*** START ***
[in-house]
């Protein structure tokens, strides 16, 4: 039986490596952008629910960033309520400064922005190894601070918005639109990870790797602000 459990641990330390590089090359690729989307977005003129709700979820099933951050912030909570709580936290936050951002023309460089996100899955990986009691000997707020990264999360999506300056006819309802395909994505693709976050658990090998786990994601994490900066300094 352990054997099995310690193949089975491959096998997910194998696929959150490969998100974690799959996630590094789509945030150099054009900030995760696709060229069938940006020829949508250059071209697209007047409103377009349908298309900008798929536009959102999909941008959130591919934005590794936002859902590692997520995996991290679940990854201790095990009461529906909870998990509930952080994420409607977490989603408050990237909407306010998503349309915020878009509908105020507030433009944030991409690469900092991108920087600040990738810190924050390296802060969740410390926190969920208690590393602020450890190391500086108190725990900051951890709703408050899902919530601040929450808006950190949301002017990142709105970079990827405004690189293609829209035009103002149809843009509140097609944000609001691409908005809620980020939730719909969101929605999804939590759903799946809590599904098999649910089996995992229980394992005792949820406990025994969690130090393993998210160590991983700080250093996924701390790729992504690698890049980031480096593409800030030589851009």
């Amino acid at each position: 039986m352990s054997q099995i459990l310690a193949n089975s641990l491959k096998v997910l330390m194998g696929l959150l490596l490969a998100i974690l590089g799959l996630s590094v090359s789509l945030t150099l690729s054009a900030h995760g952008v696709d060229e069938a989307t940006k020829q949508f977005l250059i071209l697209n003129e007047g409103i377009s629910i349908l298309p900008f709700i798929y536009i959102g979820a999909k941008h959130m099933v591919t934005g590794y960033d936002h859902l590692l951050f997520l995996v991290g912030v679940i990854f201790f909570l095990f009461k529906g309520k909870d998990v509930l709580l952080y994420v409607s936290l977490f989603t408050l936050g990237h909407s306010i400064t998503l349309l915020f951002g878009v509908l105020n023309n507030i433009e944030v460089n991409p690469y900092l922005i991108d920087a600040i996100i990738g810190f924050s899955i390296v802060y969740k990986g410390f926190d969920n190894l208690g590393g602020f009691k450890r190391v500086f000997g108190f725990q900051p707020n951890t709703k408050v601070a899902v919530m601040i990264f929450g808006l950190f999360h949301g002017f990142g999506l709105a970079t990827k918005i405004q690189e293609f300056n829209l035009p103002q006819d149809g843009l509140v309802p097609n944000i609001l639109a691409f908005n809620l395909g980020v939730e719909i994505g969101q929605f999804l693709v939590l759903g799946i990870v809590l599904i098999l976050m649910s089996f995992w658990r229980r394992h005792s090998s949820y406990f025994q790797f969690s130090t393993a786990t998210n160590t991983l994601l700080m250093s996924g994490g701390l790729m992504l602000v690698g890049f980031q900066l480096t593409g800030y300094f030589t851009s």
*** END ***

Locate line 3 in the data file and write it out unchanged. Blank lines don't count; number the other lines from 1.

């Amino acid at each position: 039986m352990s054997q099995i459990l310690a193949n089975s641990l491959k096998v997910l330390m194998g696929l959150l490596l490969a998100i974690l590089g799959l996630s590094v090359s789509l945030t150099l690729s054009a900030h995760g952008v696709d060229e069938a989307t940006k020829q949508f977005l250059i071209l697209n003129e007047g409103i377009s629910i349908l298309p900008f709700i798929y536009i959102g979820a999909k941008h959130m099933v591919t934005g590794y960033d936002h859902l590692l951050f997520l995996v991290g912030v679940i990854f201790f909570l095990f009461k529906g309520k909870d998990v509930l709580l952080y994420v409607s936290l977490f989603t408050l936050g990237h909407s306010i400064t998503l349309l915020f951002g878009v509908l105020n023309n507030i433009e944030v460089n991409p690469y900092l922005i991108d920087a600040i996100i990738g810190f924050s899955i390296v802060y969740k990986g410390f926190d969920n190894l208690g590393g602020f009691k450890r190391v500086f000997g108190f725990q900051p707020n951890t709703k408050v601070a899902v919530m601040i990264f929450g808006l950190f999360h949301g002017f990142g999506l709105a970079t990827k918005i405004q690189e293609f300056n829209l035009p103002q006819d149809g843009l509140v309802p097609n944000i609001l639109a691409f908005n809620l395909g980020v939730e719909i994505g969101q929605f999804l693709v939590l759903g799946i990870v809590l599904i098999l976050m649910s089996f995992w658990r229980r394992h005792s090998s949820y406990f025994q790797f969690s130090t393993a786990t998210n160590t991983l994601l700080m250093s996924g994490g701390l790729m992504l602000v690698g890049f980031q900066l480096t593409g800030y300094f030589t851009s």